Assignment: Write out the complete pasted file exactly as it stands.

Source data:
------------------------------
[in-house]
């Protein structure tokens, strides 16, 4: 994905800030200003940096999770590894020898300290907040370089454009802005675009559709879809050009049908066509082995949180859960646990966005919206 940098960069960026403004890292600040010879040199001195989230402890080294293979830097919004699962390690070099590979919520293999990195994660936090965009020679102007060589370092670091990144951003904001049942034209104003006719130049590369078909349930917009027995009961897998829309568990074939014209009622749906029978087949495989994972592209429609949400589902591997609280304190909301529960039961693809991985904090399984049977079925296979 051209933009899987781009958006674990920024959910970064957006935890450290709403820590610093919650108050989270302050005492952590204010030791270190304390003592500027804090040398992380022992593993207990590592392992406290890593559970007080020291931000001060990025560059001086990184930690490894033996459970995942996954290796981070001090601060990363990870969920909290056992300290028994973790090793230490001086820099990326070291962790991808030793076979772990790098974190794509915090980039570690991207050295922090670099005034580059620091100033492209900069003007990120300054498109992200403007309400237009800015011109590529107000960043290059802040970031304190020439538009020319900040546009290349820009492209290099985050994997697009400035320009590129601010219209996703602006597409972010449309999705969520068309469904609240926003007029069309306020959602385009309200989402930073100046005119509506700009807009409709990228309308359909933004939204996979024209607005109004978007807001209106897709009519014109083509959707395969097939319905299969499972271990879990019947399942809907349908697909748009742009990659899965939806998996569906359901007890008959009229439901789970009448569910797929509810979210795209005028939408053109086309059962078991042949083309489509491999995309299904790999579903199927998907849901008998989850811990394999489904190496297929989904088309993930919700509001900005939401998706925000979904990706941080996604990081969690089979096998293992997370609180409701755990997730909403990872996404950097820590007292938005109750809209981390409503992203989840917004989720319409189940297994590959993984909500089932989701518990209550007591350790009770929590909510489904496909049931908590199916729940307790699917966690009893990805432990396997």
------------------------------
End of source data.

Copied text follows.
[in-house]
């Protein structure tokens, strides 16, 4: 994905800030200003940096999770590894020898300290907040370089454009802005675009559709879809050009049908066509082995949180859960646990966005919206 940098960069960026403004890292600040010879040199001195989230402890080294293979830097919004699962390690070099590979919520293999990195994660936090965009020679102007060589370092670091990144951003904001049942034209104003006719130049590369078909349930917009027995009961897998829309568990074939014209009622749906029978087949495989994972592209429609949400589902591997609280304190909301529960039961693809991985904090399984049977079925296979 051209933009899987781009958006674990920024959910970064957006935890450290709403820590610093919650108050989270302050005492952590204010030791270190304390003592500027804090040398992380022992593993207990590592392992406290890593559970007080020291931000001060990025560059001086990184930690490894033996459970995942996954290796981070001090601060990363990870969920909290056992300290028994973790090793230490001086820099990326070291962790991808030793076979772990790098974190794509915090980039570690991207050295922090670099005034580059620091100033492209900069003007990120300054498109992200403007309400237009800015011109590529107000960043290059802040970031304190020439538009020319900040546009290349820009492209290099985050994997697009400035320009590129601010219209996703602006597409972010449309999705969520068309469904609240926003007029069309306020959602385009309200989402930073100046005119509506700009807009409709990228309308359909933004939204996979024209607005109004978007807001209106897709009519014109083509959707395969097939319905299969499972271990879990019947399942809907349908697909748009742009990659899965939806998996569906359901007890008959009229439901789970009448569910797929509810979210795209005028939408053109086309059962078991042949083309489509491999995309299904790999579903199927998907849901008998989850811990394999489904190496297929989904088309993930919700509001900005939401998706925000979904990706941080996604990081969690089979096998293992997370609180409701755990997730909403990872996404950097820590007292938005109750809209981390409503992203989840917004989720319409189940297994590959993984909500089932989701518990209550007591350790009770929590909510489904496909049931908590199916729940307790699917966690009893990805432990396997």